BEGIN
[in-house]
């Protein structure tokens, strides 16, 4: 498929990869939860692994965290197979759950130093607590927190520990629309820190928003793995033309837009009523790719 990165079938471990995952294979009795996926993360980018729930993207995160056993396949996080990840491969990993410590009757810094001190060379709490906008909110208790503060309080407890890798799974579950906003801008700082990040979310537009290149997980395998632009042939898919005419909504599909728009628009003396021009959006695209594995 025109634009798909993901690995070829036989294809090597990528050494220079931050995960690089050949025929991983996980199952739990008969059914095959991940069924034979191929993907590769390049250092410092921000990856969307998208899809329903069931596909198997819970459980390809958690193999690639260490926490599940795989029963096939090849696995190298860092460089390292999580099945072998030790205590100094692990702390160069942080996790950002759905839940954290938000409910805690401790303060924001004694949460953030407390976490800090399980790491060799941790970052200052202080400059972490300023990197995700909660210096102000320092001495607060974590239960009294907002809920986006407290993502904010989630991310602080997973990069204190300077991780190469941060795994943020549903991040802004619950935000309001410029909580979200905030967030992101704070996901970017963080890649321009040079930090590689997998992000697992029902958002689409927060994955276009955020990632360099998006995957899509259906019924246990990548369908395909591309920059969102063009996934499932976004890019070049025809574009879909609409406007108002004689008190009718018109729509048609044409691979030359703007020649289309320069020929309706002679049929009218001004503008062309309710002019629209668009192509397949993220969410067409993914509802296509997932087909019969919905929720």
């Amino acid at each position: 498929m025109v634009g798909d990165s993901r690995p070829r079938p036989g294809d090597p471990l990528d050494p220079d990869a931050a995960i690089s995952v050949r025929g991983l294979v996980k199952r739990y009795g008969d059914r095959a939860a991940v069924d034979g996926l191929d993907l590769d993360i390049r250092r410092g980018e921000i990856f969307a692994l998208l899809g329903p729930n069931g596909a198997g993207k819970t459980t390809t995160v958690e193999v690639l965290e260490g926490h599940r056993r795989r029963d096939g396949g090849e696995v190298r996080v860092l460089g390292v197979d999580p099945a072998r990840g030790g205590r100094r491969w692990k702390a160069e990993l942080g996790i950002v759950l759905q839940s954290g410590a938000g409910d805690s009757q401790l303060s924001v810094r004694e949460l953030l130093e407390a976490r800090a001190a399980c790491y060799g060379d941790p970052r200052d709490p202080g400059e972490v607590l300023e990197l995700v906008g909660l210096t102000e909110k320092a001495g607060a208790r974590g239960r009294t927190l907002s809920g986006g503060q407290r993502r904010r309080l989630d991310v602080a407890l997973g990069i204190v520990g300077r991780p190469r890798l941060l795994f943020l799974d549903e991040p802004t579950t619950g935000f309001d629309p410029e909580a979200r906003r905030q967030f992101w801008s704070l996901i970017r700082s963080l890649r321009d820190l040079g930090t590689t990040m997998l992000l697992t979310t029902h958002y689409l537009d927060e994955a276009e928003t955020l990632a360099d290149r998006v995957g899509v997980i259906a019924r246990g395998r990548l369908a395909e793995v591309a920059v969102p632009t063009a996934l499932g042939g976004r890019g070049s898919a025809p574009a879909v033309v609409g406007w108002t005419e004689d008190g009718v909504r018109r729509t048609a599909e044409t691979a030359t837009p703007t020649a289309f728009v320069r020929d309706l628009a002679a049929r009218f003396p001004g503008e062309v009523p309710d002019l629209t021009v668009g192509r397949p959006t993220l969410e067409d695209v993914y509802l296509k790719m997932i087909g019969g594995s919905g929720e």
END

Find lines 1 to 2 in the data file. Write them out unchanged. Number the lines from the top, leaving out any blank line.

[in-house]
């Protein structure tokens, strides 16, 4: 498929990869939860692994965290197979759950130093607590927190520990629309820190928003793995033309837009009523790719 990165079938471990995952294979009795996926993360980018729930993207995160056993396949996080990840491969990993410590009757810094001190060379709490906008909110208790503060309080407890890798799974579950906003801008700082990040979310537009290149997980395998632009042939898919005419909504599909728009628009003396021009959006695209594995 025109634009798909993901690995070829036989294809090597990528050494220079931050995960690089050949025929991983996980199952739990008969059914095959991940069924034979191929993907590769390049250092410092921000990856969307998208899809329903069931596909198997819970459980390809958690193999690639260490926490599940795989029963096939090849696995190298860092460089390292999580099945072998030790205590100094692990702390160069942080996790950002759905839940954290938000409910805690401790303060924001004694949460953030407390976490800090399980790491060799941790970052200052202080400059972490300023990197995700909660210096102000320092001495607060974590239960009294907002809920986006407290993502904010989630991310602080997973990069204190300077991780190469941060795994943020549903991040802004619950935000309001410029909580979200905030967030992101704070996901970017963080890649321009040079930090590689997998992000697992029902958002689409927060994955276009955020990632360099998006995957899509259906019924246990990548369908395909591309920059969102063009996934499932976004890019070049025809574009879909609409406007108002004689008190009718018109729509048609044409691979030359703007020649289309320069020929309706002679049929009218001004503008062309309710002019629209668009192509397949993220969410067409993914509802296509997932087909019969919905929720």